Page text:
The CARS microscope has an advantage of providing a very high measurement sensitivity and high speed for obtaining the image as well as obtaining the selective image. Since the CARS generates a very intense signal beam than the spontaneous Raman scattering, it is possible to quickly obtain high quality images having a good signal-to-noise ratio. The CARS phenomenon depends on the characteristic of third-order nonlinear optical susceptibility inherent to a material that give rise to four wave mixing, and therefore provides a signal enhancement proportional to the cube of incident laser beam intensity, and also provides a mechanism of obtaining a three-dimensional image of an inner portion of the sample with a high spatial resolution, as in laser confocal microscopes. Moreover, since the CARS phenomenon is an optical parametric conversion process which does not dissipate any laser energy in the measured sample after the interaction, it is a non-invasive measuring method which can avoid thermal damage to the sample by the laser.

However, the CARS microscope has also some disadvantages that the molecular selectivity and the signal-to-noise ratio are lowered by the non-resonant third-order nonlinear optical susceptibility which is not relevant to the natural vibration of molecules, and the measurement sensitivity is still low in comparison with a method using direct resonance absorption in the mid-IR range.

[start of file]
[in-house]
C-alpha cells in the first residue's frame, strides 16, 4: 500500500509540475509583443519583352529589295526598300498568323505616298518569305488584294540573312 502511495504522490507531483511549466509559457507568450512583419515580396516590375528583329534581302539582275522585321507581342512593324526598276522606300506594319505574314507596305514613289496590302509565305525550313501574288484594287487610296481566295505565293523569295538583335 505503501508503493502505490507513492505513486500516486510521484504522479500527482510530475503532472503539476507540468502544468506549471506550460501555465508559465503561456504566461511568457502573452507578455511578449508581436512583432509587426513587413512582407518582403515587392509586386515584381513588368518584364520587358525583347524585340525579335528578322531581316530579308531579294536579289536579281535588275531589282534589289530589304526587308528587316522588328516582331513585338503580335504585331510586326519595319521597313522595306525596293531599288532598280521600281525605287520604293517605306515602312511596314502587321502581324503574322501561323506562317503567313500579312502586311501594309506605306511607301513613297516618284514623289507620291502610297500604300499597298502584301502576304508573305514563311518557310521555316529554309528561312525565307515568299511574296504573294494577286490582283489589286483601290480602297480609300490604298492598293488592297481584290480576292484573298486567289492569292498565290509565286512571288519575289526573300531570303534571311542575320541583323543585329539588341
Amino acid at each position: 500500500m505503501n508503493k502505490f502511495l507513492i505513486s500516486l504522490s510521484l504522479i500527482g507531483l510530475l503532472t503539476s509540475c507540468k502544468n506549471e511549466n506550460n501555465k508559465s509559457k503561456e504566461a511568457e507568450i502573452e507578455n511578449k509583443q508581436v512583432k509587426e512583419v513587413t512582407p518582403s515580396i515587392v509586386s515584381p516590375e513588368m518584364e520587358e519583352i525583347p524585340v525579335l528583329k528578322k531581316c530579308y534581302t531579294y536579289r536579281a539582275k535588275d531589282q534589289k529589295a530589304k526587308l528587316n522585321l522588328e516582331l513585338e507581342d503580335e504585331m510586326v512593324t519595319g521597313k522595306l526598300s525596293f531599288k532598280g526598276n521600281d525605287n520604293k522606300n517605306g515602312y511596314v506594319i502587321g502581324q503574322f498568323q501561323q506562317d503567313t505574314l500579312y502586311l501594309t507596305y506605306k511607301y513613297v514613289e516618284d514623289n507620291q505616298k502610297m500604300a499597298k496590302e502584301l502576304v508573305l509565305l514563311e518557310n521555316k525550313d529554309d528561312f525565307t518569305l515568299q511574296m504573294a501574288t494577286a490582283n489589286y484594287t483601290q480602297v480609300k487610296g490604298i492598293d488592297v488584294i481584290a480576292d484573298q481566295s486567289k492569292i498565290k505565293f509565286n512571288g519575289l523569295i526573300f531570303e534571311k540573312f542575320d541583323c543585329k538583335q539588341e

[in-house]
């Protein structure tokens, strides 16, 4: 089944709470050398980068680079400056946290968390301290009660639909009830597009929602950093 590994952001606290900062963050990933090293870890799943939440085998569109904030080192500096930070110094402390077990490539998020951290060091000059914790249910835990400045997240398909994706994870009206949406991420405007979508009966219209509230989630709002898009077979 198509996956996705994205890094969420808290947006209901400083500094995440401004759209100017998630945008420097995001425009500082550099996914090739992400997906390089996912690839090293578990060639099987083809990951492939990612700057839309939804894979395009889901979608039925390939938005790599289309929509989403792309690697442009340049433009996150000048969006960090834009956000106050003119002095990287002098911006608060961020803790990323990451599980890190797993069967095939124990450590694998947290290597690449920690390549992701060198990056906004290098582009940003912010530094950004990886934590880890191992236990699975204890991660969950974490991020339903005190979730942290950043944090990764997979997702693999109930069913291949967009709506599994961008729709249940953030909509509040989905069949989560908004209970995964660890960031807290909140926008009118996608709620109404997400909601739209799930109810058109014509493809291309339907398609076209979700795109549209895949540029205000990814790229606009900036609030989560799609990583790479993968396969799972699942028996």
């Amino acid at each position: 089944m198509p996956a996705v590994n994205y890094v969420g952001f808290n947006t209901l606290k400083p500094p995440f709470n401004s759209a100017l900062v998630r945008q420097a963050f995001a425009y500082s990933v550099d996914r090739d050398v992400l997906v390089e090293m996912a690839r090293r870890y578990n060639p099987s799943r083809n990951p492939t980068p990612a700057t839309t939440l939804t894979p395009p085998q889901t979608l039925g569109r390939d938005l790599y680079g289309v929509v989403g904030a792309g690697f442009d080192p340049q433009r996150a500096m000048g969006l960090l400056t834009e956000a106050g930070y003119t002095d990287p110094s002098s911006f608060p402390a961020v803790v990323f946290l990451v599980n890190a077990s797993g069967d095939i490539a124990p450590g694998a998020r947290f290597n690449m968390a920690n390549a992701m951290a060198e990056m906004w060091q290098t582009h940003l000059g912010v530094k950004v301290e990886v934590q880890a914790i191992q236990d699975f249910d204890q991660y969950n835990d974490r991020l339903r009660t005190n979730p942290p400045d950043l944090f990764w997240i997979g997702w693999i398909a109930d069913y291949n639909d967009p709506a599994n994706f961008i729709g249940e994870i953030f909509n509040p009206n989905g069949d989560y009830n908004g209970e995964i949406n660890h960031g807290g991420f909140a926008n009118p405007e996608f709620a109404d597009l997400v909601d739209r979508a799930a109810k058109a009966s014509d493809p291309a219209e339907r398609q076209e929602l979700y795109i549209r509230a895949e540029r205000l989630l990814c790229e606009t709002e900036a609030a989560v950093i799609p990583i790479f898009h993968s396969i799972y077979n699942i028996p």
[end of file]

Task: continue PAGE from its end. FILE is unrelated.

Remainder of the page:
DISCLOSURE OF THE INVENTION

It is an object of the present invention to provide an imaging apparatus for infrared rays nonlinear molecular vibrational microscopy, which uses molecular vibrational resonance of IR laser and overcomes the problem that the spatial resolution is seriously lowered by the diffraction limit, when detecting an inherent molecular vibration of materials in a sample without staining the sample or adding fluorescent markers.